General Entertainment Authority chief says the money will come from both the government and the private sector
Saudi Arabia announced plans Thursday to spend billions on building new venues and flying in Western acts, in a total overhaul of its entertainment sector that would been unthinkable not long ago.
Long known for its ultra-conservative mores, the kingdom has embarked on a wide-ranging programme of social and economic reforms driven by Crown Prince Mohammed bin Salman.
At a glitzy press conference in Riyadh, General Entertainment Authority chief Ahmad bin Aqeel al-Khatib told reporters the kingdom is set to invest $64 billion in its entertainment sector over the coming decade.
"We are already building the infrastructure," Khatib said, adding that ground had been broken for an opera house.
"God willing, you will see a real change by 2020," Khatib said, adding that more than 5,000 events were planned for the coming year.
Behind him, a screen teased the names of international acts like Maroon 5, Andrea Bocelli and Cirque du Soleil.
Neither a breakdown of how the money would be spent or a schedule for the cultural programme were provided.
But it follows a series of events in recent months including concerts, a Comic-Con festival and a mixed-gender national day celebration that saw people dancing in the streets to thumping electronic music for the first time.
Authorities have also announced plans to lift a decades-old ban on cinemas this year, with some 300 expected to open by 2030.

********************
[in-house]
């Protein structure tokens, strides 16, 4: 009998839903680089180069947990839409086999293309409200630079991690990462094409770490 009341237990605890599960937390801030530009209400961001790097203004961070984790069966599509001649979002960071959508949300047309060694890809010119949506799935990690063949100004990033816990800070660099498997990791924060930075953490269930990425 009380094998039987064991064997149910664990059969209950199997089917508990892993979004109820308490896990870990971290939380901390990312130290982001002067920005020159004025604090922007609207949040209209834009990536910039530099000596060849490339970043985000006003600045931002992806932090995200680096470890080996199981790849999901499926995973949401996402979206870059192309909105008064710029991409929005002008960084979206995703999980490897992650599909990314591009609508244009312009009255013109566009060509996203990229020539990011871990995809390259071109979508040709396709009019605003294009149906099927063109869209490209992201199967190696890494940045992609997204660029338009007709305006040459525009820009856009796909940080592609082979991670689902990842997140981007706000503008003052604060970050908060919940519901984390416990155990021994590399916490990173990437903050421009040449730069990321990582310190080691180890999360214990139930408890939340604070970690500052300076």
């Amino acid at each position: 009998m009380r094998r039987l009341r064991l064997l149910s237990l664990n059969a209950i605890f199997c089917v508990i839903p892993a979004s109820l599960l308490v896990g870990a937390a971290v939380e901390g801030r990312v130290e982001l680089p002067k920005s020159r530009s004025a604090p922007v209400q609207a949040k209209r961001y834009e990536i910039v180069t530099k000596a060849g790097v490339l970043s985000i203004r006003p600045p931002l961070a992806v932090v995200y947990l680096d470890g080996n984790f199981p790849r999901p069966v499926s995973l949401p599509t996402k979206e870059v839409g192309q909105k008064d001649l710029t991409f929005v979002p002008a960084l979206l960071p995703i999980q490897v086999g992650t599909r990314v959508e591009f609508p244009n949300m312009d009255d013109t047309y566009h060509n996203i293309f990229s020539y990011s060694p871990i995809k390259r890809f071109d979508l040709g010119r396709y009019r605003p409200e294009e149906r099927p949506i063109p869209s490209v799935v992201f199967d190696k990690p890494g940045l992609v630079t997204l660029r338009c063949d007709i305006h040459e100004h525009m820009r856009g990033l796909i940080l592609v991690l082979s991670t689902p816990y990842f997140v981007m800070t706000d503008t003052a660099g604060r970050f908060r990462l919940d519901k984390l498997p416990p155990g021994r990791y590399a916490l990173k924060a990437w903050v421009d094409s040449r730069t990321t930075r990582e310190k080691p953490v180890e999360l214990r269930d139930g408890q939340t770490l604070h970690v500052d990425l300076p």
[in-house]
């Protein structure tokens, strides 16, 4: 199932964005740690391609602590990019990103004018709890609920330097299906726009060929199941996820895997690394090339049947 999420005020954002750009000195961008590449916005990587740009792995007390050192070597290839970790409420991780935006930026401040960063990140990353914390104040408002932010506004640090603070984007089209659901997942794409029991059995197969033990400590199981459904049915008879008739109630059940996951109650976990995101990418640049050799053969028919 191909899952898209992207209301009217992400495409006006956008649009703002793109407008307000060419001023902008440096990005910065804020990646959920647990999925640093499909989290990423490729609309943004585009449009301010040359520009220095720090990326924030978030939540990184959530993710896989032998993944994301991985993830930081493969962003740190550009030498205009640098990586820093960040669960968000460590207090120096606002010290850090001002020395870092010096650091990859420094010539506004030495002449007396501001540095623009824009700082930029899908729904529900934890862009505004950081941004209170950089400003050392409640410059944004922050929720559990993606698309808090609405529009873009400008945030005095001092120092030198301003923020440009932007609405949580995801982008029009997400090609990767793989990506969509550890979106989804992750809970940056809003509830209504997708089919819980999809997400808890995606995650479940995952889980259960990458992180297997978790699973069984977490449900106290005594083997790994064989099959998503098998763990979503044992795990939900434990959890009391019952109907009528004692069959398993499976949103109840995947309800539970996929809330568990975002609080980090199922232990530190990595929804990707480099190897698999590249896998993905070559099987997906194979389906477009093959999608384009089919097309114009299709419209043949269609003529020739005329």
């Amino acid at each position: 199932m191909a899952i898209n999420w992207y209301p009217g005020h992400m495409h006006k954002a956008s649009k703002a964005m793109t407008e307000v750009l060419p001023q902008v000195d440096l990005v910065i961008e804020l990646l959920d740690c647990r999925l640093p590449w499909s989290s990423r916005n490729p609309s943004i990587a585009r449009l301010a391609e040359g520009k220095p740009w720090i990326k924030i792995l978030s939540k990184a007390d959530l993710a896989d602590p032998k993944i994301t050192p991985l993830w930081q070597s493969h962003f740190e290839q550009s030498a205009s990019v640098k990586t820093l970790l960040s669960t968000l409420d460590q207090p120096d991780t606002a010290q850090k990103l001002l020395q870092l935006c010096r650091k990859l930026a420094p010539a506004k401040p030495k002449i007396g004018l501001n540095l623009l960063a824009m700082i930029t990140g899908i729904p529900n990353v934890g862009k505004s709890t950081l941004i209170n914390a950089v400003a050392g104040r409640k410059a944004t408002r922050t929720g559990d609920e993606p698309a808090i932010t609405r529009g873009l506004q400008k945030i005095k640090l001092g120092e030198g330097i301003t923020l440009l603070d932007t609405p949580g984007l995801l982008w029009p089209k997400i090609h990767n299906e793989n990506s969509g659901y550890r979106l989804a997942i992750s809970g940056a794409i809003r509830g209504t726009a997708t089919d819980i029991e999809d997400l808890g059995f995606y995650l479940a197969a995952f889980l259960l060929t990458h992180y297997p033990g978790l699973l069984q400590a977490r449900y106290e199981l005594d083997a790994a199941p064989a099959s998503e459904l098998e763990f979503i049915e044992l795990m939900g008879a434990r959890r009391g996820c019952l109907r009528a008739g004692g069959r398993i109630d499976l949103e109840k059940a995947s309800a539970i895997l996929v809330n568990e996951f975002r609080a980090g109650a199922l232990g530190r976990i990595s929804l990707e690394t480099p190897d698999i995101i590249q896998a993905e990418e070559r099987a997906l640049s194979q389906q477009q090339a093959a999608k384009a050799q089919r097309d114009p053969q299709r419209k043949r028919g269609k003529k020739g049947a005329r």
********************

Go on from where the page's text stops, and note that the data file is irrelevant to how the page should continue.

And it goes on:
The newfound openness, which includes plans to allow women to drive from June this year, has been hailed by some as a crucial liberalisation of Saudi society.
Critics have pointed to continued restrictions however, especially on women who remain under a strict "guardianship" system that gives male relatives significant control over their lives.
The reforms are part of Prince Mohammed's ambitious "Vision 2030" programme, which seeks to diversify the Saudi economy as it reels from a slump in energy prices, with the entertainment sector seen as a key potential source of growth.
Saudis splurge billions annually on movies and visits to amusement parks in the neighbouring tourist hubs of Dubai and Bahrain, which is accessible by a land causeway.
Khatib vowed turn around that trend.
"I went to Bahrain. The bridge is being reversed," he said, adding that Bahraini nationals were now coming to Saudi Arabia for events - accounting for 10 percent of ticket sales in recent months.
The goal to keep Saudis - more than half of whom are under 25 - spending their disposable income at home is part of a wider campaign called "Don't travel".
Saudi Arabia, the world's top oil exporter, has been struggling to cope with persistent budget deficits that began in 2014 when crude prices plummeted.
The kingdom withdrew around $250 billion from its financial reserves in the past four years.
Authorities have also increased fuel prices, introduced a value-added tax and cut subsidies in an effort to reduce costs and boost non-oil revenues.
The shift has been a painful one for many Saudis accustomed to a generous welfare system.
In December, the government announced a budget with record spending as it seeks to stimulate growth.